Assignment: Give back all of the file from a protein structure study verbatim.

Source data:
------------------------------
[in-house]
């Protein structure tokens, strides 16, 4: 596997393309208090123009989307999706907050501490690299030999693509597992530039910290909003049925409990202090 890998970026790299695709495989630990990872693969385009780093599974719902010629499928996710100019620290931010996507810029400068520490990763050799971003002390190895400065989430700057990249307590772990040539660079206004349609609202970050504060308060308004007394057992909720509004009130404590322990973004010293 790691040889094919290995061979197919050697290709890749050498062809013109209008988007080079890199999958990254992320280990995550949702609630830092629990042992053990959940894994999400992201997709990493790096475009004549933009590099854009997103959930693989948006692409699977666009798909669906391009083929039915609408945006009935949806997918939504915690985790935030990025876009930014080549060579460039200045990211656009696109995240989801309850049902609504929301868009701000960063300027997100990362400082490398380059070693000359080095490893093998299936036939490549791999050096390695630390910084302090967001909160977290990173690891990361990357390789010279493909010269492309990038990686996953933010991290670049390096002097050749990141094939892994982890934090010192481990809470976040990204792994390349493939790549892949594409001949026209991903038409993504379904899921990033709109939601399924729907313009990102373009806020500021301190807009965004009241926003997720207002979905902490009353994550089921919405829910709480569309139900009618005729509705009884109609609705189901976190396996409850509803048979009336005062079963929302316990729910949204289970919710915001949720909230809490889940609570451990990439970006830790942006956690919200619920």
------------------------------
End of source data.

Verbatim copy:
[in-house]
């Protein structure tokens, strides 16, 4: 596997393309208090123009989307999706907050501490690299030999693509597992530039910290909003049925409990202090 890998970026790299695709495989630990990872693969385009780093599974719902010629499928996710100019620290931010996507810029400068520490990763050799971003002390190895400065989430700057990249307590772990040539660079206004349609609202970050504060308060308004007394057992909720509004009130404590322990973004010293 790691040889094919290995061979197919050697290709890749050498062809013109209008988007080079890199999958990254992320280990995550949702609630830092629990042992053990959940894994999400992201997709990493790096475009004549933009590099854009997103959930693989948006692409699977666009798909669906391009083929039915609408945006009935949806997918939504915690985790935030990025876009930014080549060579460039200045990211656009696109995240989801309850049902609504929301868009701000960063300027997100990362400082490398380059070693000359080095490893093998299936036939490549791999050096390695630390910084302090967001909160977290990173690891990361990357390789010279493909010269492309990038990686996953933010991290670049390096002097050749990141094939892994982890934090010192481990809470976040990204792994390349493939790549892949594409001949026209991903038409993504379904899921990033709109939601399924729907313009990102373009806020500021301190807009965004009241926003997720207002979905902490009353994550089921919405829910709480569309139900009618005729509705009884109609609705189901976190396996409850509803048979009336005062079963929302316990729910949204289970919710915001949720909230809490889940609570451990990439970006830790942006956690919200619920």